The portion of the Coquihalla Highway between Merritt and Hope was closed on Friday from 9 a.m. to 1 p.m. for avalanche control.

The Ministry of Transportation sent crews to trigger avalanches and decrease the amount of snow at several locations along the highway.

According to Blair Leckstrom, minister of transportation and infrastructure, B.C. has some of the most avalanche-susceptible highways in the nation.

“This includes mountain passes like the Coquihalla, where our teams prepare for avalanches, whiteouts and severe winter weather,” he said. “Moving people safely on our highways is our number one priority, and we do a good job keeping our highways open, despite the curveballs Mother Nature throws at us.”

The snow pack at the ministry’s high-level weather station was at 150 per cent of normal for this time of the year.

The recent warm weather that followed the cold spell in mid-January increased the avalanche danger. An additional hazard was created when snow blew onto avalanche paths.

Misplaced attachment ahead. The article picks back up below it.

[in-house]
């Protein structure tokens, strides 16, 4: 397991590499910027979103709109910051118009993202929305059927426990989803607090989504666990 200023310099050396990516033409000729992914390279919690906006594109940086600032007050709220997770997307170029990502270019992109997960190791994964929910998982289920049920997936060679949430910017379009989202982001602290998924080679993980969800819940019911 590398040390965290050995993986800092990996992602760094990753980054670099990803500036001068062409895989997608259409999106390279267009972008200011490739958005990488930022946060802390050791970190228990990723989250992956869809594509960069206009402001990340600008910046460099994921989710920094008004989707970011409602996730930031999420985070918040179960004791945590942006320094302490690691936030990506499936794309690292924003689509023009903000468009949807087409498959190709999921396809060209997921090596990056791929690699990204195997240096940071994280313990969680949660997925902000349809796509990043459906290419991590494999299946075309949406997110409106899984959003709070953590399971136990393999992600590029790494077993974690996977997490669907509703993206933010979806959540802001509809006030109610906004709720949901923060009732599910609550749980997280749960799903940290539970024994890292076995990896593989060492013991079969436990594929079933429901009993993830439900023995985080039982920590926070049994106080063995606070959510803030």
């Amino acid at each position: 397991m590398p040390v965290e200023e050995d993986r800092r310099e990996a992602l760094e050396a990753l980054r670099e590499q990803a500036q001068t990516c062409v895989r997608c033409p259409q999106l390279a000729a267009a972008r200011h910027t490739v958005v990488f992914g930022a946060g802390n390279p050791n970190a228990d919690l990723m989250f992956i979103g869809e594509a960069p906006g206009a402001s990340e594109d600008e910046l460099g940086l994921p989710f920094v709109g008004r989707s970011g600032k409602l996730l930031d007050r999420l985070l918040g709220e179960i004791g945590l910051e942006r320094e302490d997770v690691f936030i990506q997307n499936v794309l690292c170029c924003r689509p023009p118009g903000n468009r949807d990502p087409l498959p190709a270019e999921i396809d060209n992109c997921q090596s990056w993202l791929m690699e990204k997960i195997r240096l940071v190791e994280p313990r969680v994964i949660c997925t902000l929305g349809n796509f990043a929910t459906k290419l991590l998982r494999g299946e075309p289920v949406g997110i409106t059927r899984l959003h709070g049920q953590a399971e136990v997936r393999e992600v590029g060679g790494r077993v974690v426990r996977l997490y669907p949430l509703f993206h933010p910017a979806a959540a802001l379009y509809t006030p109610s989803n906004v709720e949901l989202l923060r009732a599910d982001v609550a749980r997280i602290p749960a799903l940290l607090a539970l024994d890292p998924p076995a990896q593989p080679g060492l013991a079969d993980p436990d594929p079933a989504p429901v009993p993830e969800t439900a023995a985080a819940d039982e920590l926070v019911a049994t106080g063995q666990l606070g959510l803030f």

Louise Yako, CEO of the B.C. Trucking Association, said the closures are a regular occurrence for this time of year.

“Our members appreciate the work the province does to keep our highways open during avalanche season,” he said.

“We know that it is a necessity for the safety of motorists during the control work, and that their work ensures our transportation network remains safe and efficient.”

Several areas of the Coquihalla Highway have “Do-Not-Stop” signs.

From a helicopter, crews managed to set explosives called ‘Daisy Bells’ at high-risk points. The Daisy Bell is is a gas-powered device that detonates on the snow’s surface to trigger an avalanche.

Once the snow has collected at the bottom of the banks, trucks with shovels pick it up and dump it in safe locations.

The excessive snowfall over the last several weeks has caused major delays for many drivers.

Avalanche season typically runs from November until April.